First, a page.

A bloom filter is a space-efficient probabilistic data structure. You can put a lot of “Things” in it, and then ask if it’s seen a “Thing” before. The space efficiency comes from the filter storing a small hash of the Thing, as long as you don’t mind the odd false positive. If you’re curious about the implementation details, there’s a wealth of information about this available on the internet.

For my purposes I didn’t need anything particularly clever. I chose to use Guava’s built-in Bloom Filter class. Over a few days I took this up as a hobby project, adding the filter, and passing it through to an encoded token to devices, which then dutifully returned it back in their paging requests so I could reconstruct the filter and check for Things, and throw in new Things (up to a configured limit, beyond which the filter becomes “full” and the false-positive rate shoots up). Selecting the “right” size for the filter is, as everything, a tradeoff. The more accurate the filter is (more items, lower false positive rate), the larger the payload increase. The larger the payload, the bigger the impact to end to end latency.

Testing it out

After I wrote the code, the next step was to send it into production and see what happens. Of course, I had to verify that the new experience was better for customers. I needed an A/B test to verify whether my changes were better in some measurable way.

To run my test, I used our internal version of Amazon CloudWatch Evidently. I knew that the customer experience must become nicer. Heeding the stern warnings of my Fourth Grade English teacher that you must never use “nice” to describe anything, I now needed to somehow quantify content “nice.” But was that 10% nicer? Six absolute “nices?”

At Prime Video, we have many output metrics. These are metrics that we can measure for how customers interact with our service, things we can’t directly control. Input metrics are the things under our control, so if we select the right input metrics to optimize then hopefully we would see a bump in output metrics.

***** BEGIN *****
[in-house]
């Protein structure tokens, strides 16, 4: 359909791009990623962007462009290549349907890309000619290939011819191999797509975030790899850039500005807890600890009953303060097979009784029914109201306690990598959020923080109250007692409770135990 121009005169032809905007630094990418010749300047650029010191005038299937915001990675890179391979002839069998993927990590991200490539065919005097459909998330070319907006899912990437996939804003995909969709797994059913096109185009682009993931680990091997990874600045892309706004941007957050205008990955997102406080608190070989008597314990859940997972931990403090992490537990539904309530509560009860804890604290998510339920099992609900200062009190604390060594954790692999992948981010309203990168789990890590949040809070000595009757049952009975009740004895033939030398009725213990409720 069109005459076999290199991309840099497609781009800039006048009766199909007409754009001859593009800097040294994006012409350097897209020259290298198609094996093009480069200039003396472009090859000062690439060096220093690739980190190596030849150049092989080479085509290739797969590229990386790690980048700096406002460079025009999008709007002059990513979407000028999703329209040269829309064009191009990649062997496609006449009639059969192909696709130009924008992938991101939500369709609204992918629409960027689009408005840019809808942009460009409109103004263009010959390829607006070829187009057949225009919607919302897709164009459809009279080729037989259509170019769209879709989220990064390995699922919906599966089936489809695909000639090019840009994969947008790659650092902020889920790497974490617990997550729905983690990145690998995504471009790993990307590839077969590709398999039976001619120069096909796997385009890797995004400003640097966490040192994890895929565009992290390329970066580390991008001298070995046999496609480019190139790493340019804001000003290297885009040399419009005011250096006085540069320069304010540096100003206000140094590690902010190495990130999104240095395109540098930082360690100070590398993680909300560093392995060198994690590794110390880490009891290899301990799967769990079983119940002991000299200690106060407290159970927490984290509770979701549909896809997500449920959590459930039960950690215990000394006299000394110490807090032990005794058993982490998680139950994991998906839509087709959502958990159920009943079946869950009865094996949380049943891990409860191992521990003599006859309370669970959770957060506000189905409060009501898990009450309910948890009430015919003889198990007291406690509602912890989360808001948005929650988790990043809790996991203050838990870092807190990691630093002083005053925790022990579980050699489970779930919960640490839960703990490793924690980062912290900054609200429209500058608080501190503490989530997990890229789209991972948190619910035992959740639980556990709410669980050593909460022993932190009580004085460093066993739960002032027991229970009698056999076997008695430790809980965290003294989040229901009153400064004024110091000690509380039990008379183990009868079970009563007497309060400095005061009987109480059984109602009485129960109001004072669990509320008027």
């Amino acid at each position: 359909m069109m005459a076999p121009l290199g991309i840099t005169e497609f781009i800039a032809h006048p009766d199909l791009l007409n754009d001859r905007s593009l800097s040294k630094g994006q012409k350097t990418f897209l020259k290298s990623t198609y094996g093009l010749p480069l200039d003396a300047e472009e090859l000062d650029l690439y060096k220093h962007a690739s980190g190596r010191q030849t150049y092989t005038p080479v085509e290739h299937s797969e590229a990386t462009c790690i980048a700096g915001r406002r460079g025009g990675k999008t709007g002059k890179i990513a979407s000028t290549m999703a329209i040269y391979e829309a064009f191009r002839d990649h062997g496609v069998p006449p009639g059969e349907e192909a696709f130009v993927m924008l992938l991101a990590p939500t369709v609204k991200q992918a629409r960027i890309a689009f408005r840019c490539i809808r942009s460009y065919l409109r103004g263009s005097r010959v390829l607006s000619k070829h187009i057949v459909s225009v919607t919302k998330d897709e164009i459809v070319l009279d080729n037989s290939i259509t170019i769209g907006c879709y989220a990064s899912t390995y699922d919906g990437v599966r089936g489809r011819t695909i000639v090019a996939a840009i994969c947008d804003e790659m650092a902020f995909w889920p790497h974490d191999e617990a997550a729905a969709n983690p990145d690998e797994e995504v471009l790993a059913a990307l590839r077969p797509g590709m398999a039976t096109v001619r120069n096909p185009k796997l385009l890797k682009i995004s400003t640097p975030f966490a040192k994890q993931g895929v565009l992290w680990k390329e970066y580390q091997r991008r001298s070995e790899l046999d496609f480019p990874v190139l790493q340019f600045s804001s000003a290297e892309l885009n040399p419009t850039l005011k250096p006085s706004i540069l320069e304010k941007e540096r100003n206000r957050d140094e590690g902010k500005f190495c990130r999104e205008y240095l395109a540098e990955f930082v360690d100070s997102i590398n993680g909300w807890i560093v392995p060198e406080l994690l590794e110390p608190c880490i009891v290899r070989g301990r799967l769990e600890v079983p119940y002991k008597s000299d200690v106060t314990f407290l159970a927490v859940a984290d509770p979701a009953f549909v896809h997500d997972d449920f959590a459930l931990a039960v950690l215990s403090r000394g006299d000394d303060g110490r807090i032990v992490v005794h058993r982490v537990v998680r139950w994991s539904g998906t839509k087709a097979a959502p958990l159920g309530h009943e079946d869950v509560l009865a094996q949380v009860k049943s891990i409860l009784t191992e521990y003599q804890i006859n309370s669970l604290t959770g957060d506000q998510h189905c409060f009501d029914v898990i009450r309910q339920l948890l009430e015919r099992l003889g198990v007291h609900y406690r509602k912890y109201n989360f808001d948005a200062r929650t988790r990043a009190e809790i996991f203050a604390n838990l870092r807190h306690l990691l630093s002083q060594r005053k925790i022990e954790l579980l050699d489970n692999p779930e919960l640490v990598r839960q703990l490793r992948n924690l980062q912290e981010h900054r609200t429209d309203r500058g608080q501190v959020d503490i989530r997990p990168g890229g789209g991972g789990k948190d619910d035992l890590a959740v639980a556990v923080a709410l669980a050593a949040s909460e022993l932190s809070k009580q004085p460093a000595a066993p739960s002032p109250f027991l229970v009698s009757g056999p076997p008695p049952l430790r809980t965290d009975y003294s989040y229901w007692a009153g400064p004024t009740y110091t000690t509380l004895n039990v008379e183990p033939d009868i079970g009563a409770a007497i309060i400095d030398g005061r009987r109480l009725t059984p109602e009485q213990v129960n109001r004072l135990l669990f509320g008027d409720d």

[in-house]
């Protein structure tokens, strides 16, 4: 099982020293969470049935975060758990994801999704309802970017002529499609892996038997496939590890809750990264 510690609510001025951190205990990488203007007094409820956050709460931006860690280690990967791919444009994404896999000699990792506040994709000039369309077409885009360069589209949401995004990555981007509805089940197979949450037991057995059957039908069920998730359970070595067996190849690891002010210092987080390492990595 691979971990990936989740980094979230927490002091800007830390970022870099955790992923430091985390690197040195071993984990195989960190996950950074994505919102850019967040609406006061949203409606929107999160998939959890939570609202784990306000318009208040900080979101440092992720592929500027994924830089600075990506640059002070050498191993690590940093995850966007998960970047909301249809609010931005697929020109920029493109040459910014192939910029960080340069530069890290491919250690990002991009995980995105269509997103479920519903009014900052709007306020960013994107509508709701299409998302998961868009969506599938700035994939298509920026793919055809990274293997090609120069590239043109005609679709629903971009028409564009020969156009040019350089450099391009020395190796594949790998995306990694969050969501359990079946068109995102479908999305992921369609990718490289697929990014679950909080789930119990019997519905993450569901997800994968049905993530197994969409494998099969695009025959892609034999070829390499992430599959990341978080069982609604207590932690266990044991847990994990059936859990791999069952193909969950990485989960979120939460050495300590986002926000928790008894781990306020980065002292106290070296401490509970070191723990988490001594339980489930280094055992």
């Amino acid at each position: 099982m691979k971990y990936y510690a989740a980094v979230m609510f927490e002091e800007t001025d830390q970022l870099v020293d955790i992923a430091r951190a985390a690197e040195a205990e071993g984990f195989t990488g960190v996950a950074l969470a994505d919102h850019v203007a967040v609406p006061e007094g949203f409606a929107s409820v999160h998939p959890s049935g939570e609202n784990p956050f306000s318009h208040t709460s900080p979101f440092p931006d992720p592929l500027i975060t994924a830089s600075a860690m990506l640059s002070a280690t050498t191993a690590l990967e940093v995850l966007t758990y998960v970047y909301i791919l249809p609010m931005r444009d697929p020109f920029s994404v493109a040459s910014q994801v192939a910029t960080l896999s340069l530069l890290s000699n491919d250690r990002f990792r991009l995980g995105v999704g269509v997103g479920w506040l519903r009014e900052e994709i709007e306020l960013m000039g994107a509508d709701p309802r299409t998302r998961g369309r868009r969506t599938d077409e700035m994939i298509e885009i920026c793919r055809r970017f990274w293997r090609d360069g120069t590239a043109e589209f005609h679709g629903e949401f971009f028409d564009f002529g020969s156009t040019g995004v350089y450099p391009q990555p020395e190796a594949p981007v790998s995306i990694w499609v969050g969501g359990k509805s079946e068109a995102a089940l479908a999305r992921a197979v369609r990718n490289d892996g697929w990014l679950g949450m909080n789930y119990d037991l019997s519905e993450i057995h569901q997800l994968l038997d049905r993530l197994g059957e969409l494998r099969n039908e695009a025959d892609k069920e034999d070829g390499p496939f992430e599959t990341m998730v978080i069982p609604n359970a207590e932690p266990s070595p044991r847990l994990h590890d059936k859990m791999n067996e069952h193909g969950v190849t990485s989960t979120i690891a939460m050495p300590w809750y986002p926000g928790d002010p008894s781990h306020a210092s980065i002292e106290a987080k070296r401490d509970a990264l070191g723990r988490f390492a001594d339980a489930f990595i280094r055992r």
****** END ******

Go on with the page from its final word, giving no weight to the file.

The challenge here was choosing the correct output metric. Reducing duplicates isn’t going to increase Amazon Prime signups, so clearly that’d be a poor success metric to pick. We finally landed on converted coverage as the right metric. Converted coverage is the average number of unique TV show seasons or movie titles watched by a thousand customers across a locale. The theory is that if customers see more unique titles and less duplicates, the number would go up and customers would watch a wider variety of titles.

After I chose my success metric and put in the A/B allocation code, I launched my bloom filter and waited anxiously for the results to start rolling in. I had two treatments for different filter sizes. One treatment would deduplicate across four pages and the other treatment across six pages. I chose the two treatments based to minimize the increase in payload size, to get some benefit from the deduplication without impacting customer perceived latency.

The experiment ran for a month; a shorter duration would risk not getting statistically significant data on certain customer groupings (such as occasional customers, or customers that haven’t streamed anything in three months), and I was in no particular rush (this was a hobby project after all). The results were surprising. It turns out that customers don’t mind some duplication if its sufficiently spaced out. The treatment that won out was the four page one. What was more surprising was how much of a win this seemingly trivial change delivered. It drove millions of new title discovery streams and significantly impacted the converted coverage metric that I’d chosen as the launch criteria.

Lessons learned

So, what’s the lesson of this story? For me, it’s that you should take all customer anecdotes seriously. A late-evening quibble with my wife led to an awful lot of fun puttering about in codebases that I was not intimately familiar with. Mostly though, I was reminded that no matter how big, complex, or daunting your space is, curiosity and bias for action can still be massively impactful!

Senior Principal Engineer – Prime Video